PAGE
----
20 Command Line Tools to Monitor Linux Performance

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Ravi Saive

I am Ravi Saive, creator of TecMint. A Computer Geek and Linux Guru who loves to share tricks and tips on Internet. Most Of My Servers runs on Open Source Platform called Linux. Follow Me: Twitter, Facebook and Google+

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109 Responses

  1. Oleg Strizhechenko says:

    I’ve developed few utilities to help in tuning and monitoring Linux networking stack.

    They are all designed for passive DPI with ISP-level workload, but it should be very useful for simple Linux routers too.

    Maybe it will be helpful for someone, except my colleagues.

    https://github.com/strizhechenko/netutils-linux

  2. Aliko Sunawang says:

    There are so many cool tools available in Linux. So proud to be a Linux user. But I actually not really a CLI fan :D

  3. Bo Ek says:

    You should replace Nagios with Naemon. Nagios is dying and has been more or less stale in 2 years. Naemon is the vital fork to which all the developers left. Naemon is backwards compatible with Nagios.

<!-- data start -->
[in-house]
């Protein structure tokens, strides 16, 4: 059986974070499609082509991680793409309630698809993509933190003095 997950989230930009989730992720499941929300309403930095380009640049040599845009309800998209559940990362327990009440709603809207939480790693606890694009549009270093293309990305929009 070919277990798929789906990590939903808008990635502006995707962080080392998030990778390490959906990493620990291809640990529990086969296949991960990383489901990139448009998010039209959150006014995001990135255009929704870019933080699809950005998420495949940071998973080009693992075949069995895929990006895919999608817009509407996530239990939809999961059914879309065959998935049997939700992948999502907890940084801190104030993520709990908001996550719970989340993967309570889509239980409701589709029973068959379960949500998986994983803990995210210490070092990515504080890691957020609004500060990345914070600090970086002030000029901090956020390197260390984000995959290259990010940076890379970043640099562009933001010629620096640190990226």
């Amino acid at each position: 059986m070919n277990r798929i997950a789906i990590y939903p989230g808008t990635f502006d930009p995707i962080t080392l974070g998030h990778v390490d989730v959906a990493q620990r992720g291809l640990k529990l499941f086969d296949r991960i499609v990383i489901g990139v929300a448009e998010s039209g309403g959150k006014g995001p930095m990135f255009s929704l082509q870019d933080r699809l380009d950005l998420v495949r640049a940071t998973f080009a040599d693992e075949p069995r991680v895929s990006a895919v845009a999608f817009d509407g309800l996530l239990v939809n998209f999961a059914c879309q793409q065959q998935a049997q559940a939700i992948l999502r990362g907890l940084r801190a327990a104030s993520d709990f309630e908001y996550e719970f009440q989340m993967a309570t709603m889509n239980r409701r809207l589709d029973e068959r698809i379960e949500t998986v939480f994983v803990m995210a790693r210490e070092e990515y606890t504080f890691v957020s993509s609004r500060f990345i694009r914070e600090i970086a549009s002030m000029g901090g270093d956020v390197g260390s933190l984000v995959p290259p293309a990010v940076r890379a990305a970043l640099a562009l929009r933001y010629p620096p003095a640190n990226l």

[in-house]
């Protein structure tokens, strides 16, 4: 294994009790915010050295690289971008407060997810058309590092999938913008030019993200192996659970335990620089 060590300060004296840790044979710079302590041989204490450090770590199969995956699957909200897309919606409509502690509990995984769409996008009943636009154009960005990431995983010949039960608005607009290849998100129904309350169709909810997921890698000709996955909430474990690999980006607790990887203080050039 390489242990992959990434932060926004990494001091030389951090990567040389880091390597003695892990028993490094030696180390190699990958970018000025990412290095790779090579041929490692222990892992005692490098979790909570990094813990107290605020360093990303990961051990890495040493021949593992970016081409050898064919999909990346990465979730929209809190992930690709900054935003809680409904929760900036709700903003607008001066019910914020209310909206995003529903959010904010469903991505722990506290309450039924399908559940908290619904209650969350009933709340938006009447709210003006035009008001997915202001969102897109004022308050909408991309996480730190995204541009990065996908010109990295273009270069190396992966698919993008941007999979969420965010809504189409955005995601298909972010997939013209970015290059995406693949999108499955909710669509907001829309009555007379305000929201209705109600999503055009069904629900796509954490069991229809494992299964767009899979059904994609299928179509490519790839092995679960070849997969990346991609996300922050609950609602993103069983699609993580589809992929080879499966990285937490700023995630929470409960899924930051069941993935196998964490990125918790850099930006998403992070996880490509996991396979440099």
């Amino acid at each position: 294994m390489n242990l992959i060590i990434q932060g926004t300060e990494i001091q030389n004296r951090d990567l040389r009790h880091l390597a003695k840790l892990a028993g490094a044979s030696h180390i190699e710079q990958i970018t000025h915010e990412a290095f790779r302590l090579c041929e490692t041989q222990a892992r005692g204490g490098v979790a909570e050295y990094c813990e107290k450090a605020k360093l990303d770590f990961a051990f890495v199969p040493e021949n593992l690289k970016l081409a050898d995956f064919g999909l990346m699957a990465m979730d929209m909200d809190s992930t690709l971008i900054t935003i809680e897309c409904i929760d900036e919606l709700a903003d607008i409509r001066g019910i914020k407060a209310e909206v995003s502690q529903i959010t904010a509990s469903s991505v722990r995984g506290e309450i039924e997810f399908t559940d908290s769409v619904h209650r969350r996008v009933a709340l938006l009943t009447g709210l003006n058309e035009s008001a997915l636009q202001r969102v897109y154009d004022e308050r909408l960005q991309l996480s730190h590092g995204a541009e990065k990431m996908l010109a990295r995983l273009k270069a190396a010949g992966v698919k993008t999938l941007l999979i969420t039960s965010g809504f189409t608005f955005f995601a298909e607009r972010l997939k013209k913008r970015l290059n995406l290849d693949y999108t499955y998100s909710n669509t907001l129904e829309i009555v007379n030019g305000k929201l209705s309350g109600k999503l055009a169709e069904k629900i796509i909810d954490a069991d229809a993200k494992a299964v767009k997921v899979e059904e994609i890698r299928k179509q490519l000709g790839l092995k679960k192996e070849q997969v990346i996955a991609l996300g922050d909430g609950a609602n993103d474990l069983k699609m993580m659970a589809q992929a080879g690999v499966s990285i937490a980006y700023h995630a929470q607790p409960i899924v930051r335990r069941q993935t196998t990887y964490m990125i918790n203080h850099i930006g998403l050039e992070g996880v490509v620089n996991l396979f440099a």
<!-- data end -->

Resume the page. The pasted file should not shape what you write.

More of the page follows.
4. Yogita says:

    is there any way on linux machines which can provide the details of CPU usage for the particular time period? say CPU usage for last two days or CPU usage at this time (past day).

  5. Vivek says:

    Good Article, and a very informative post. I recently came across a very affordable and easy to use Linux server monitoring tool. I would, however, like to add SeaLion (https://sealion.com/) under Linux server Monitoring Tool.

    I currently use this tool to keep an eye on my servers. It is also cloud based, easy to install and the metrics are displayed very neatly. It’s not very popular but it’s worth a mention.

  6. GrammarPolice says:

    You should say “very” instead of “much”. Your usage of the word “much” in this article isn’t proper.

  7. shraboni dey says:

    Not getting the difference between Debian and Linux. Please explain me

    • Ravi Saive says:

      @Shraboni,

      What you would like to know the difference between Debian and Linux (there isn’t any such OS named Linux).

    • sorpigal says:

      The Debian GNU/Linux OS includes a piece, the kernel, which is Linux. Other OSes also exist that use the same kernel (such as Android and more traditional distributions like Fedora or Ubuntu), and others that use different kernels(e.g. OpenBSD, Windows, MacOS).

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